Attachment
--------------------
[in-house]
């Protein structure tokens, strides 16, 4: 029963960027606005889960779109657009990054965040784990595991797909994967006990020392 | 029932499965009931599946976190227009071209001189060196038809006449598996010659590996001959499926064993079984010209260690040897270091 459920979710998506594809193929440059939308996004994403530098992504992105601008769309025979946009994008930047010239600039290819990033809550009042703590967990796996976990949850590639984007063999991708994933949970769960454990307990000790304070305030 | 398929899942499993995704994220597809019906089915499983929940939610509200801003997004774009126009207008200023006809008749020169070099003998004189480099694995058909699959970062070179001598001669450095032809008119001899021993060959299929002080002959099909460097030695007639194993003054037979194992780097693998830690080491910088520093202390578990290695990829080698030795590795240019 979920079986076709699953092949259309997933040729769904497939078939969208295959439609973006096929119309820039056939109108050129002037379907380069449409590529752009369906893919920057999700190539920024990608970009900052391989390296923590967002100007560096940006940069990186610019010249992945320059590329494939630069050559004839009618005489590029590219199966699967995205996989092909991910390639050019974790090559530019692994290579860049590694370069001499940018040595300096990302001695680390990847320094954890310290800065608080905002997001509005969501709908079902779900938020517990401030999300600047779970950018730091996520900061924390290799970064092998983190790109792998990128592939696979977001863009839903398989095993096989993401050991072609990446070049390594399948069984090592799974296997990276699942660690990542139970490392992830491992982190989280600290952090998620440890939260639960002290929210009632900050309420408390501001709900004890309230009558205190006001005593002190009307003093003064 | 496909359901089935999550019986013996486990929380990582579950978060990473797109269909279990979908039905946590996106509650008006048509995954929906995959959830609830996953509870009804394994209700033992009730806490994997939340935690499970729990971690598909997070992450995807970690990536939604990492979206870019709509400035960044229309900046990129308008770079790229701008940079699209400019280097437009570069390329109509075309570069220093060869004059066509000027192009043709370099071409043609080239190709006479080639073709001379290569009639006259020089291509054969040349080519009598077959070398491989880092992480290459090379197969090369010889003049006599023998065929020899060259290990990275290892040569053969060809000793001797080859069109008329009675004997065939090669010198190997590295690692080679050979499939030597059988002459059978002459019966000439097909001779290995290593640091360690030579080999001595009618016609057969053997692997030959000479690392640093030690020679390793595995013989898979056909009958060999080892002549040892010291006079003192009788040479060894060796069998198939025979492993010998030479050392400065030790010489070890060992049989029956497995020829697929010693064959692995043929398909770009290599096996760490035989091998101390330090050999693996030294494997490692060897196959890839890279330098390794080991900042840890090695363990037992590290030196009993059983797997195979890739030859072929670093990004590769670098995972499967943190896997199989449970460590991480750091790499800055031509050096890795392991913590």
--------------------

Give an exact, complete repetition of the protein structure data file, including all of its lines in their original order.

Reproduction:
[in-house]
């Protein structure tokens, strides 16, 4: 029963960027606005889960779109657009990054965040784990595991797909994967006990020392 | 029932499965009931599946976190227009071209001189060196038809006449598996010659590996001959499926064993079984010209260690040897270091 459920979710998506594809193929440059939308996004994403530098992504992105601008769309025979946009994008930047010239600039290819990033809550009042703590967990796996976990949850590639984007063999991708994933949970769960454990307990000790304070305030 | 398929899942499993995704994220597809019906089915499983929940939610509200801003997004774009126009207008200023006809008749020169070099003998004189480099694995058909699959970062070179001598001669450095032809008119001899021993060959299929002080002959099909460097030695007639194993003054037979194992780097693998830690080491910088520093202390578990290695990829080698030795590795240019 979920079986076709699953092949259309997933040729769904497939078939969208295959439609973006096929119309820039056939109108050129002037379907380069449409590529752009369906893919920057999700190539920024990608970009900052391989390296923590967002100007560096940006940069990186610019010249992945320059590329494939630069050559004839009618005489590029590219199966699967995205996989092909991910390639050019974790090559530019692994290579860049590694370069001499940018040595300096990302001695680390990847320094954890310290800065608080905002997001509005969501709908079902779900938020517990401030999300600047779970950018730091996520900061924390290799970064092998983190790109792998990128592939696979977001863009839903398989095993096989993401050991072609990446070049390594399948069984090592799974296997990276699942660690990542139970490392992830491992982190989280600290952090998620440890939260639960002290929210009632900050309420408390501001709900004890309230009558205190006001005593002190009307003093003064 | 496909359901089935999550019986013996486990929380990582579950978060990473797109269909279990979908039905946590996106509650008006048509995954929906995959959830609830996953509870009804394994209700033992009730806490994997939340935690499970729990971690598909997070992450995807970690990536939604990492979206870019709509400035960044229309900046990129308008770079790229701008940079699209400019280097437009570069390329109509075309570069220093060869004059066509000027192009043709370099071409043609080239190709006479080639073709001379290569009639006259020089291509054969040349080519009598077959070398491989880092992480290459090379197969090369010889003049006599023998065929020899060259290990990275290892040569053969060809000793001797080859069109008329009675004997065939090669010198190997590295690692080679050979499939030597059988002459059978002459019966000439097909001779290995290593640091360690030579080999001595009618016609057969053997692997030959000479690392640093030690020679390793595995013989898979056909009958060999080892002549040892010291006079003192009788040479060894060796069998198939025979492993010998030479050392400065030790010489070890060992049989029956497995020829697929010693064959692995043929398909770009290599096996760490035989091998101390330090050999693996030294494997490692060897196959890839890279330098390794080991900042840890090695363990037992590290030196009993059983797997195979890739030859072929670093990004590769670098995972499967943190896997199989449970460590991480750091790499800055031509050096890795392991913590």